The primitive mystique : romance and realism in the depiction of the native Indian in English-Canadian fiction
Retzleff, Marjorie Anne Gilbart
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Although several critics since the nineteenth century have written about the variety of interpretations of the native Indian in English-Canadian literature, no one has yet devoted a full-length study to the way the Indian is depicted in fiction alone. This dissertation thus examines a large cross-section of adult long fiction and investigates the degree to which the modes of romance and realism and the genres of romance and novel have informed these depictions. The dissertation is organized according to four major topics: love, religion, fighting, and community life. Each of these is divided into appropriate sub-topics, organized along roughly chronological lines. The chapter about love is the longest and focuses on fiction in which a white person and an Indian marry or have a love relationship, either potential or consummated. The chapter about religion focuses on fiction about the various kinds of relationships between native religions and Christianity. The chapter about fighting analyzes fiction about inter-tribal fighting, fighting along the frontier, and fighting between modern Indians and white authority. The chapter on community life focuses on fiction describing daily Indian life, from the pre-contact community to the contemporary reserve. Several conclusions emerge. First, the basic attitude to Indians reflects prevailing social attitudes. Second, the choice and use of genre are influenced to a significant degree by literary fashion. But more specific conclusions also emerge. Most importantly, romance is the dominant genre and romantic conventions of primitivism pervade almost all serious fiction on the subject, from variations on the Pastoral and Noble Savage conventions to a recent development approaching fertility myth. Instances of the realistic-novel as such are relatively rare, but realism of a documentary sort is frequent in romances which focus on social issues and is present for verisimilitude or ornamentation in many other romances. Finally,the best romances tend to have a sound basis in observable fact, just as the good novels have the subjective psychological dimension provided by romantic convention.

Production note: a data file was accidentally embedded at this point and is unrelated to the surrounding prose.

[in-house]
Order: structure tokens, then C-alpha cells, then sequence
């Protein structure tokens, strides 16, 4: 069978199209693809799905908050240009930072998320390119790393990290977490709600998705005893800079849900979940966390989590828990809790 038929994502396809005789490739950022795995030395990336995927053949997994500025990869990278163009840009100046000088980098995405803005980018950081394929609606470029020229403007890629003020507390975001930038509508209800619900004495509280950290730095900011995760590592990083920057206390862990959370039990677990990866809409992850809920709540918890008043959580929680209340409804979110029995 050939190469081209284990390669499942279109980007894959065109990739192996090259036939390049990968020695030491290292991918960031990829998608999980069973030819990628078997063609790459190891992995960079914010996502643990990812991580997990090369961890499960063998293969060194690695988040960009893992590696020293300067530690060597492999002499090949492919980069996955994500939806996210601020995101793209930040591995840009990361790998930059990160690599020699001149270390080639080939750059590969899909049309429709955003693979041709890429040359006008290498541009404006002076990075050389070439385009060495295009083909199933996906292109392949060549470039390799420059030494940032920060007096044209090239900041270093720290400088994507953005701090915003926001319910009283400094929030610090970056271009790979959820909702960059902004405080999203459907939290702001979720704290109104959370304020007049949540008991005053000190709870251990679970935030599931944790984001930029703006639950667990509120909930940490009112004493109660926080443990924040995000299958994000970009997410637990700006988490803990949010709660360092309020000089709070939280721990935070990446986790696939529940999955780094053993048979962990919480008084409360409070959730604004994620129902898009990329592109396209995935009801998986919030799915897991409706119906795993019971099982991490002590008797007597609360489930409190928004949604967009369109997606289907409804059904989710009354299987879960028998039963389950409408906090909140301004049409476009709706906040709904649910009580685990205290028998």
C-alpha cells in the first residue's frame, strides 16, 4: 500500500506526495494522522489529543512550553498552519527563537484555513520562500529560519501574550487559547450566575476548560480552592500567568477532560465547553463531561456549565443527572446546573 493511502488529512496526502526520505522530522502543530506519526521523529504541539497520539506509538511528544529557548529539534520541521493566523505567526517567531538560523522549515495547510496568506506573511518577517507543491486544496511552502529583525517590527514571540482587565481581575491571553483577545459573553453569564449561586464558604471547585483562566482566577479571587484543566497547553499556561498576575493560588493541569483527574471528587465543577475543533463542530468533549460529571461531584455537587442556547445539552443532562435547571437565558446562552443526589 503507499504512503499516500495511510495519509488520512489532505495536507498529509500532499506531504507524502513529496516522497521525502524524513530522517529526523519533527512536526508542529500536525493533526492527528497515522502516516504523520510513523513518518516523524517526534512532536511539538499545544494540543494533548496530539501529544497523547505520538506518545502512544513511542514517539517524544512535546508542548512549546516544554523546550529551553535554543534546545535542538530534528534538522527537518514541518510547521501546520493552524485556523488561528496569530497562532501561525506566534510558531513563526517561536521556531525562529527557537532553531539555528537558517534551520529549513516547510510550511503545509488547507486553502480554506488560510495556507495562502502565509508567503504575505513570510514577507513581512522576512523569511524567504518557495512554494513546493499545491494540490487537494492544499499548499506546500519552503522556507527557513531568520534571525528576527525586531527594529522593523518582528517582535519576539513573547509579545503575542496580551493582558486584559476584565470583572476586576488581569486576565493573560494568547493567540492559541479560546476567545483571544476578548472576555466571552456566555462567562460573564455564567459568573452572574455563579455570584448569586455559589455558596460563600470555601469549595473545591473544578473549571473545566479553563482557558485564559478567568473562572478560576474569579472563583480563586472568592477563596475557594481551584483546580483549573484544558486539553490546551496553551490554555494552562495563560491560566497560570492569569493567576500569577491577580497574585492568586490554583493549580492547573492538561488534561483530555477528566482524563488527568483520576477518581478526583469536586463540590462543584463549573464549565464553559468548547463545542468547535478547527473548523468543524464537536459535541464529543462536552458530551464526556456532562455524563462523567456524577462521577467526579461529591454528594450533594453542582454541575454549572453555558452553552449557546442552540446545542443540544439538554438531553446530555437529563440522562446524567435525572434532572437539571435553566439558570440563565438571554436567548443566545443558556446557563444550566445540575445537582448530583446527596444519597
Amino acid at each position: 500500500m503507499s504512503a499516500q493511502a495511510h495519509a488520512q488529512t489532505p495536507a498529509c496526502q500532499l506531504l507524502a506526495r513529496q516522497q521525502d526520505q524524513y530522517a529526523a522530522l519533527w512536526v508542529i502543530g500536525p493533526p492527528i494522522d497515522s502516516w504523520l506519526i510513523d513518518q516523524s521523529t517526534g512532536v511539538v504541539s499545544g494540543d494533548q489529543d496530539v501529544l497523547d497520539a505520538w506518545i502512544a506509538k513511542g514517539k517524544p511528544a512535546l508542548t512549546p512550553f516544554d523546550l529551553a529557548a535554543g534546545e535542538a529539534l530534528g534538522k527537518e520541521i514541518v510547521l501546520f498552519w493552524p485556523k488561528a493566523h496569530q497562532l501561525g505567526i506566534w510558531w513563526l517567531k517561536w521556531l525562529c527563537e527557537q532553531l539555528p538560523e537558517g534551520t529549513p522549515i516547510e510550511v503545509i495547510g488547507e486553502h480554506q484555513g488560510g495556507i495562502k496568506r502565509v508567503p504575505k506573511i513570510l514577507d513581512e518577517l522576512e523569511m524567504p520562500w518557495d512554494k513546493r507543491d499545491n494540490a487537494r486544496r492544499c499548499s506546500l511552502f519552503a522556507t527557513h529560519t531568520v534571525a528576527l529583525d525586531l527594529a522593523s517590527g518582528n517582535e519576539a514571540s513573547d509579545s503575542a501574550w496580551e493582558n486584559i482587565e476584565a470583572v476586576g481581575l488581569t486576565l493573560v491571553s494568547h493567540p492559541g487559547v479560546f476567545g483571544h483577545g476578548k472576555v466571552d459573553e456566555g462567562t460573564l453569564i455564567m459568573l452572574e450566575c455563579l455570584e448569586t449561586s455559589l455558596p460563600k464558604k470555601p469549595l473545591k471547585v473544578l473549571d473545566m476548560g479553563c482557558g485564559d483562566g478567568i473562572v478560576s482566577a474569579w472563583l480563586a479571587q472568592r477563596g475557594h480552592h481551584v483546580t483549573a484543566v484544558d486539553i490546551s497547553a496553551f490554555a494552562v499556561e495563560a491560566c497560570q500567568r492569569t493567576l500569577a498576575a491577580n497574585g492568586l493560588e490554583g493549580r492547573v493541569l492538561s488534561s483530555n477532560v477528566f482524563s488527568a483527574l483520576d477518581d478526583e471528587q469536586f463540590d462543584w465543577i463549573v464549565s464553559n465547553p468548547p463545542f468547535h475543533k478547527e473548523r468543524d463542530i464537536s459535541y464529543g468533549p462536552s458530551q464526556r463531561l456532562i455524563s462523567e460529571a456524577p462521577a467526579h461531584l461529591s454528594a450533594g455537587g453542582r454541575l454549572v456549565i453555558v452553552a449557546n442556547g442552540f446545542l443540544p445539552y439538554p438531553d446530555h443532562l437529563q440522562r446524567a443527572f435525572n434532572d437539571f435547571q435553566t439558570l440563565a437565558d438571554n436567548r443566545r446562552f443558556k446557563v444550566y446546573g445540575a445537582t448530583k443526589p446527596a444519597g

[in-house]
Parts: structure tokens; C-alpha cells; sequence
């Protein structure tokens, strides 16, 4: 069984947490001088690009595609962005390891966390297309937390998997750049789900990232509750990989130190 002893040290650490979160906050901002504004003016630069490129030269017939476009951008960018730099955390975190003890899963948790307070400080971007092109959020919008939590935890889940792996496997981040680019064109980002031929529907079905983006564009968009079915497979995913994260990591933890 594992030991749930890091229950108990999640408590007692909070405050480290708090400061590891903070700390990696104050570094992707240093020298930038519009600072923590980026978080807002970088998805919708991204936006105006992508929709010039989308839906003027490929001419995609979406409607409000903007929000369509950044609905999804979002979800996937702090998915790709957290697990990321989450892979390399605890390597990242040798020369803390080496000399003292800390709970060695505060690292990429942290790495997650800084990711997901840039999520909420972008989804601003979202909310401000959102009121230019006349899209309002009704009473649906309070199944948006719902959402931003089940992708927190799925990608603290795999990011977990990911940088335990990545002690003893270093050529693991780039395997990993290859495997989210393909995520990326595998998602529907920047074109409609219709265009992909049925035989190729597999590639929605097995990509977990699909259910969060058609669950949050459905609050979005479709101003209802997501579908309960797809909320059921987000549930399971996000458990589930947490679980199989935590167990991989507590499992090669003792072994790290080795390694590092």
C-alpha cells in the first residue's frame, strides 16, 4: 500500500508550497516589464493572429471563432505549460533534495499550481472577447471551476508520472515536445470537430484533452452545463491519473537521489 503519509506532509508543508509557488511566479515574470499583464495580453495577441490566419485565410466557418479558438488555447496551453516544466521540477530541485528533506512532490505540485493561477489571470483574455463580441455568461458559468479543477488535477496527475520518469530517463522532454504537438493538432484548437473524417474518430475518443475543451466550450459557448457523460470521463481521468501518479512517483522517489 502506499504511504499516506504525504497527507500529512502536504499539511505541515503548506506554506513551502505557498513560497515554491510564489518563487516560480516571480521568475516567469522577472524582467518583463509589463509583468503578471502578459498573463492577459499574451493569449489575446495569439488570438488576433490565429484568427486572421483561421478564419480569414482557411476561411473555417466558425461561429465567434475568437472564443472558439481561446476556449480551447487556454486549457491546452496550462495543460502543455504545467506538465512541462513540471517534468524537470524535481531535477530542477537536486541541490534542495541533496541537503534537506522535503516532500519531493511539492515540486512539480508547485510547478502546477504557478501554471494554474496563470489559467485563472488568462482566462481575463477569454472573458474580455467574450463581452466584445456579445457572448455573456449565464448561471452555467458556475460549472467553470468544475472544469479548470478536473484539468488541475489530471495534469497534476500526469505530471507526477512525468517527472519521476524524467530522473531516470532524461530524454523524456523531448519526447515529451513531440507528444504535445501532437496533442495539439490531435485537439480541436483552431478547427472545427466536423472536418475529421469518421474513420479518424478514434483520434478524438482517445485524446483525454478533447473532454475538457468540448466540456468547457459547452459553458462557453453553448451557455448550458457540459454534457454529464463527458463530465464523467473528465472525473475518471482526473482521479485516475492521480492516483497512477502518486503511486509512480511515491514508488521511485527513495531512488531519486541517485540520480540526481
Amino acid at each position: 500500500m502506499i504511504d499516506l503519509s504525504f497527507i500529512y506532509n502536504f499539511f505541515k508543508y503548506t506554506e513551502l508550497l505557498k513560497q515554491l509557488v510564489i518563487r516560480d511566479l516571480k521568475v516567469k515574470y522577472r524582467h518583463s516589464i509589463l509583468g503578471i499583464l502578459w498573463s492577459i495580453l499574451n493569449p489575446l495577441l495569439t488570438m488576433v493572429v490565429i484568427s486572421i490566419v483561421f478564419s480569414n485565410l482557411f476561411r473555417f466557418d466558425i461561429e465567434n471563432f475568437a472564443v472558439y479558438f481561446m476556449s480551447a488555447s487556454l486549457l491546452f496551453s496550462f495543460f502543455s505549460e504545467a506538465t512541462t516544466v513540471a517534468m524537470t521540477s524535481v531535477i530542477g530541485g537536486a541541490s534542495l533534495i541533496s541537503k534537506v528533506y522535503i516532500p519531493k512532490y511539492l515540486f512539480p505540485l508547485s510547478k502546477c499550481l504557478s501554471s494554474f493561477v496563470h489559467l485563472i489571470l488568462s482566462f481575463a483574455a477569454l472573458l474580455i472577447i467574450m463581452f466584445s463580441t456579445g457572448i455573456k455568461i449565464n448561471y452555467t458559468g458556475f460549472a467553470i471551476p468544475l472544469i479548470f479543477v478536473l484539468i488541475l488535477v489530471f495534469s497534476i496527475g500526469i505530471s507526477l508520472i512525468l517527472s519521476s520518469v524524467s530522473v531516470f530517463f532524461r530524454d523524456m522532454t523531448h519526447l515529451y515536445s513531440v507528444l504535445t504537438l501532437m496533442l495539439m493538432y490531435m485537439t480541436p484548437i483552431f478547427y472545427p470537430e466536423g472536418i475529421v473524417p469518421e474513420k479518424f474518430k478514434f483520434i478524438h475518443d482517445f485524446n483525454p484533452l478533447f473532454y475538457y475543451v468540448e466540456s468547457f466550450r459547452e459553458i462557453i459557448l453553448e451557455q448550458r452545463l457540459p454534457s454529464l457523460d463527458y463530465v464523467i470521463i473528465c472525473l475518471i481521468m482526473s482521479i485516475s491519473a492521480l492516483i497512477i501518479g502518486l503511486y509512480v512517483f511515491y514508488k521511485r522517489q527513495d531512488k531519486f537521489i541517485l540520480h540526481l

DegreeDoctor of Philosophy (Ph.D.)
CommitteeDenham, W. Paul